Quite possibly the best bike out there | A masterfully engineered riding machine that impresses more with every passing mile.
You get what you pay for.
It’s an expression I’ve heard my whole life suggesting that if you skimp on your investment, it’s just as likely the manufacturer has skimped on the quality of whatever you’re purchasing.
To put it another way, quality costs money.
On the surface, BMW’s new S1000R naked sport bike (or “roadster” as they call it) seems a little pricey at a cost of $14,700 especially when the likes of Kawasaki’s new Z1000 rings in nearly two grand cheaper with little sacrifice in performance.
That is, it seems pricey at least on paper.
But BMW has loaded up the S1000R with a lot of little niceties like heated grips, a comprehensive trip computer and even cruise control – features not often seen on such a sporting machine. Robust 46 mm, adjustable inverted forks, ferociously powerful 320 mm (front) Brembo brakes with BMW’s Race ABS (defeatable) and a host of other top tier components aren’t cheap either – but again, you get what you pay for.
BMW’s big roadster is much more than an assembly of high-end componentry and gadgets though, it’s a masterfully engineered riding machine that impresses more with every passing mile. With the initial startup sequence, the quality is evident in switchgear that requires deliberate action. Everything feels solid and the ignition and switches deliver an actual snap action instead of the vague movements in most bike components.
The 999cc inline-4 cylinder settles into a smooth idle that becomes a buzz-saw whine typical of racy litre-bike 4s as the revs climb. Backing off the throttle, a few pops and fizzes speak to the high-strung foundations of this mill in the S1000RR faired superbike. The power of the double-R’s engine has been re-tuned to deliver more mid range at the expense of a lower ultimate output (here “only” 160 hp). Be assured, you won’t miss the power.
From idle to redline, every single degree of rotation on the throttle seems to provide a precisely metered delivery of those 160 horses; the drive-by-wire tuning being the best I’ve encountered. With only 3,000 rpms on the tach, even a half-crack of the throttle will launch the S1000R into time travel. Stunters or careless riders will surely have the front wheel airborne without thinking twice.
The S1000R’s clutch is a bit of a reach and requires more effort than I’ve grown accustomed to on most modern bikes, but then is likely better equipped to handle all the power and torque (112 Nm) the engine throws at it.
The meaty Pirelli Diablo Corsa (measuring 120/70 ZR 17 front and 190/55 ZR 17 rear) rubber keeps the S1000R planted securely around any curve, corner or on-ramp I could throw at it. Without a track at my disposal, I came nowhere near testing the limits of this highly accomplished bike on public streets. There was simply always more handling and more braking power in reserve no matter how hard I pushed.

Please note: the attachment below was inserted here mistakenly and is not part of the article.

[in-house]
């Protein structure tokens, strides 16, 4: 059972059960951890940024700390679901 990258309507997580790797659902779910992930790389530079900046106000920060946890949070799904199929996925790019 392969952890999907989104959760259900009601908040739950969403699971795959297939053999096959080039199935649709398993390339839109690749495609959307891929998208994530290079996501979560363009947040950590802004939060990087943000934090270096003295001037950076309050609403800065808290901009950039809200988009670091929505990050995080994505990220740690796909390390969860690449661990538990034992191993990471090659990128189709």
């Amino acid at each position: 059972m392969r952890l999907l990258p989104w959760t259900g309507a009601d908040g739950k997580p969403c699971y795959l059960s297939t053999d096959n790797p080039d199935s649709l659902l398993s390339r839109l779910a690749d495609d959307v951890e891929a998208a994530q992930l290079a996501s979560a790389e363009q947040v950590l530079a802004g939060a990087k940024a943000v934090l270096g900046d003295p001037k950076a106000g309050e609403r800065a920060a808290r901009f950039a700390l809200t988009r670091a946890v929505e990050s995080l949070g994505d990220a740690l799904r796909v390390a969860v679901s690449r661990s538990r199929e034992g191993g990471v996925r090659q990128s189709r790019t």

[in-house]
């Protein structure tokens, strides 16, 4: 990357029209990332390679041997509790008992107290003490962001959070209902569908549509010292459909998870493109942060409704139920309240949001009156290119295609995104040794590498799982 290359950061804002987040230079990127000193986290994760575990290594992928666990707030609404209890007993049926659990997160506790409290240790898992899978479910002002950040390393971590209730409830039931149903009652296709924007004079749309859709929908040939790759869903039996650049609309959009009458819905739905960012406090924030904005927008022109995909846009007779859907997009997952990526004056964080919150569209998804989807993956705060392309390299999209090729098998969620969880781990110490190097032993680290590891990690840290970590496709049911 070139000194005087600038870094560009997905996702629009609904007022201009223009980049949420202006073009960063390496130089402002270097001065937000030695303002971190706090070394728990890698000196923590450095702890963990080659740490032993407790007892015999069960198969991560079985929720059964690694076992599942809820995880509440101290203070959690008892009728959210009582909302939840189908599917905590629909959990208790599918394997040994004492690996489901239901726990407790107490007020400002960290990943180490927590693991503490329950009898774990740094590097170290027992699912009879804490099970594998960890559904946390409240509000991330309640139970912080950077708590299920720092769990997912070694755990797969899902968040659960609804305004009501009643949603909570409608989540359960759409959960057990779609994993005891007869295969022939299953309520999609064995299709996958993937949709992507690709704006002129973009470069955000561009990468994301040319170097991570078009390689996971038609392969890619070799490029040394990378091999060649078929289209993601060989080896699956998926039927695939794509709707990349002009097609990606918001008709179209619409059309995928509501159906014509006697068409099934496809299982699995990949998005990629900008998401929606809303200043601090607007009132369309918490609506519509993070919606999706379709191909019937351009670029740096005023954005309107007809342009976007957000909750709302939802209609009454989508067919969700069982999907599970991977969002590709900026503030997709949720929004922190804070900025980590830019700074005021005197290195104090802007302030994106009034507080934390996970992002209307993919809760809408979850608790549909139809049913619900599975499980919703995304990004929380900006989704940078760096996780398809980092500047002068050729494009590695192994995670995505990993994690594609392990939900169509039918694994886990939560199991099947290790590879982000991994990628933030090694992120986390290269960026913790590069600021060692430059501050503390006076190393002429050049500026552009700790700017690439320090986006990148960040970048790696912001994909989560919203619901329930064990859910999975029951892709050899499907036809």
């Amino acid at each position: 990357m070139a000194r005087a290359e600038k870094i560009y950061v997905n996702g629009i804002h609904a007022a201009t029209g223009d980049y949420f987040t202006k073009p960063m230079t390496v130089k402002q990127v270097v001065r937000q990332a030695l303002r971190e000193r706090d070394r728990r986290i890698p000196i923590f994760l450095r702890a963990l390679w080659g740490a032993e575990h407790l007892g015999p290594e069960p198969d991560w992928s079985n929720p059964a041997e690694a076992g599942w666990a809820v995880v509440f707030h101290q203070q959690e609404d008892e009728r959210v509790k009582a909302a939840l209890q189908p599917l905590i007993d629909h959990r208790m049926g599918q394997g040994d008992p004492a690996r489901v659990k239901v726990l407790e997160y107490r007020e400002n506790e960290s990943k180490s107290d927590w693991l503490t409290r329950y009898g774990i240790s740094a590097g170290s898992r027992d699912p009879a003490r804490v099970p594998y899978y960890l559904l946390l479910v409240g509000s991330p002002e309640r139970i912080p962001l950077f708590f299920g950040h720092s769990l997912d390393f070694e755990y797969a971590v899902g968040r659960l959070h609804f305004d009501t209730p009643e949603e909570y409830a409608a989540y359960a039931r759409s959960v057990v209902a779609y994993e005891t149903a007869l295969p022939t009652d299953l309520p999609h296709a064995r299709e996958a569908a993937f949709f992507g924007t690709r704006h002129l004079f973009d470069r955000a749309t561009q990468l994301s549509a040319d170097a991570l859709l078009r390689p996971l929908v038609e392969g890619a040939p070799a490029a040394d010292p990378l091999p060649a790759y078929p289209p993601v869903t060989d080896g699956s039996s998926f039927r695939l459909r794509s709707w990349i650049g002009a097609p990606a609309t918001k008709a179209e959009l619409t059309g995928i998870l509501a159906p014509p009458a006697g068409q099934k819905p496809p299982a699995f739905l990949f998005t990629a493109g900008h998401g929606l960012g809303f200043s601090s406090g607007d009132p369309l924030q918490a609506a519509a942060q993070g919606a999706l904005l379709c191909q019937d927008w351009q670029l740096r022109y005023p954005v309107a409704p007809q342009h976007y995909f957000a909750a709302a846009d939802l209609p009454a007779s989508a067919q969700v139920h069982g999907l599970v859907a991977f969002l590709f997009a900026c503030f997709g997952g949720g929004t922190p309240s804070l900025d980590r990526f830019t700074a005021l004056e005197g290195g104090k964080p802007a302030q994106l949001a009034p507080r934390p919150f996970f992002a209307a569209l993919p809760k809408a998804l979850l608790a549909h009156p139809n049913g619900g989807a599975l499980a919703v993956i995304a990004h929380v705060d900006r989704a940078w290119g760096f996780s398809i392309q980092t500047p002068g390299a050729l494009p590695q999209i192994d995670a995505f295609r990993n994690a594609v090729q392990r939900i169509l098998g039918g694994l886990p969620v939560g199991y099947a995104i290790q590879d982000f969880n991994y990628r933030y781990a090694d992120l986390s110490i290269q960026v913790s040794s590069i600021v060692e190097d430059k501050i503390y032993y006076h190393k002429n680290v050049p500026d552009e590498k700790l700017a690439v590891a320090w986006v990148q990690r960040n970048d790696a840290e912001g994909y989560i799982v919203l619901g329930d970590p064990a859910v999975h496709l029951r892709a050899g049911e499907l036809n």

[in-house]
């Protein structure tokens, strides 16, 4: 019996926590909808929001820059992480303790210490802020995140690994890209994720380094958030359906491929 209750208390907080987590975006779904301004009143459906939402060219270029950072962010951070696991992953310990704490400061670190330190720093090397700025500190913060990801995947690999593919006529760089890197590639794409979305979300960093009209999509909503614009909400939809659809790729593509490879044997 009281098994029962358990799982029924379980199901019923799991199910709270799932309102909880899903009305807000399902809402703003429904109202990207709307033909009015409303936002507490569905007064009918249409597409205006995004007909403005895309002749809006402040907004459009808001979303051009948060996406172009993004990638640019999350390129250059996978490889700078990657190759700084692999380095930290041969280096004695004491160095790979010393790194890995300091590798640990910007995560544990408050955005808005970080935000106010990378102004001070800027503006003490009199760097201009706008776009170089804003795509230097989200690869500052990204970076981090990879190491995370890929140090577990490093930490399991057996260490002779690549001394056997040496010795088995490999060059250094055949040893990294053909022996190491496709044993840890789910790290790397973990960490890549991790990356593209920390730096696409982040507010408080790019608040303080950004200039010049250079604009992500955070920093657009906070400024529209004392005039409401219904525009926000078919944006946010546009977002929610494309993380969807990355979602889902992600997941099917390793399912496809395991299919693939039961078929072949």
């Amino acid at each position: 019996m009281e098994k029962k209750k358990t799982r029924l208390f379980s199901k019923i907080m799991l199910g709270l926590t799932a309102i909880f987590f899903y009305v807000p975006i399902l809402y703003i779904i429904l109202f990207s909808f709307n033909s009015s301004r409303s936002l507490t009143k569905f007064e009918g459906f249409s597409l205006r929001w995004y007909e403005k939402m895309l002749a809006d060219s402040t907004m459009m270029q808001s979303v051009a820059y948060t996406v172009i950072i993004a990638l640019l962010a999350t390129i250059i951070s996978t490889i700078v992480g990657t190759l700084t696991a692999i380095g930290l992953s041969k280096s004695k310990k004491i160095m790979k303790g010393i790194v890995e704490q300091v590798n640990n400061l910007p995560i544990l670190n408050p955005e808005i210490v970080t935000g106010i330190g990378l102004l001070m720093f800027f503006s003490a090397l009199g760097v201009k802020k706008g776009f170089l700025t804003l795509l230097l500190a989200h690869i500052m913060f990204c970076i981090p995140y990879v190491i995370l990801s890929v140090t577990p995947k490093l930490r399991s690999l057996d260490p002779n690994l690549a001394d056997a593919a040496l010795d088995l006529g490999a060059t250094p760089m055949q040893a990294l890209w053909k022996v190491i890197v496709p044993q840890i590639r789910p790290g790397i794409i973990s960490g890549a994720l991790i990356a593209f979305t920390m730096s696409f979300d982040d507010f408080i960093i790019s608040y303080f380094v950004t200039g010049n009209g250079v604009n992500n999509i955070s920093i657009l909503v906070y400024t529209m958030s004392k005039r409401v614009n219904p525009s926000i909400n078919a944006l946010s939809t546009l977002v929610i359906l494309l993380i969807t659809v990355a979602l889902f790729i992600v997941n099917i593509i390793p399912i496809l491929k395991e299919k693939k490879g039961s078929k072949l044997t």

The same precision built into the fuel mapping seems to be applied to the steering too, with every miniscule road imperfection being transmitted carefully to the rider. Merely think about leaning and the bike dives over into corners with sublime enthusiasm.
Lest you assume the S1000R is a single purpose machine like its world-conquering RR sibling, let’s set the record straight. The tall, wide handlebars replacing the RR’s clip-ons allow for a more upright riding position. This takes pressure off the wrists and means that riders like me shall willfully look for excuses to take detours on every trip, like the time I added an extra 250 kms in search of just the right lakefront photo spot.
The wide and fairly flat seat did have me shifting around a bit after an hour, but with a 15-minute break, I was itching to get back on and ride even further into the sunset. Wind buffeting at speeds higher than 120 will pull on your arms after a while, but tucking into the bike, what negligible wind protection one can find behind the tiny gauge cluster- mounted fairing makes enough difference to provide a bit of relief.
The seat-to-bars stretch provides a lot of space; a bit of a stretch for me, but those long of frame will surely appreciate it. What they won’t necessarily appreciate is the high mounted pegs enabling aggressive cornering that will fold long-legged riders more than it did me (at a fairly average 5’9” height).
Navigating around downtown Toronto a precise throttle and wide handlebars mean nipping and tucking through traffic on the S1000R is as easy as on a bike displacing half as much engine. This ease is furthered by a mass that’s easily managed and lighter than I had expected at only 207 kg fully fuelled and ready to ride, again speaking to its sports bike roots.
And yet the BMW is still remarkably unfazed by potholes and streetcar tracks with a suspension that effectively rounds off the sharp edges of the biggest road upsets, though always reminds a rider that this is a sporty perch. A large part of the S1000R’s suspension brilliance is due to the Dynamic Damping Control (DDC), which electronically adapts suspension settings dependent on road surface conditions.
The new S1000R is a bike that is greater than the sum of all its high quality parts. It exudes a sublime mastery of engineering and balances between hyper-capable, sport bike and comfy back-road carver ready to spend long days seeking out detours.
As a one-bike-that-does-all choice, it succeeds better than most. Best of all though, the refinement, features and performance remind the owner that they truly have gotten what they’ve paid for. Besides, at three grand less than its RR brother, the S1000R might even be considered a bargain.
2014 BMW S1000R Gallery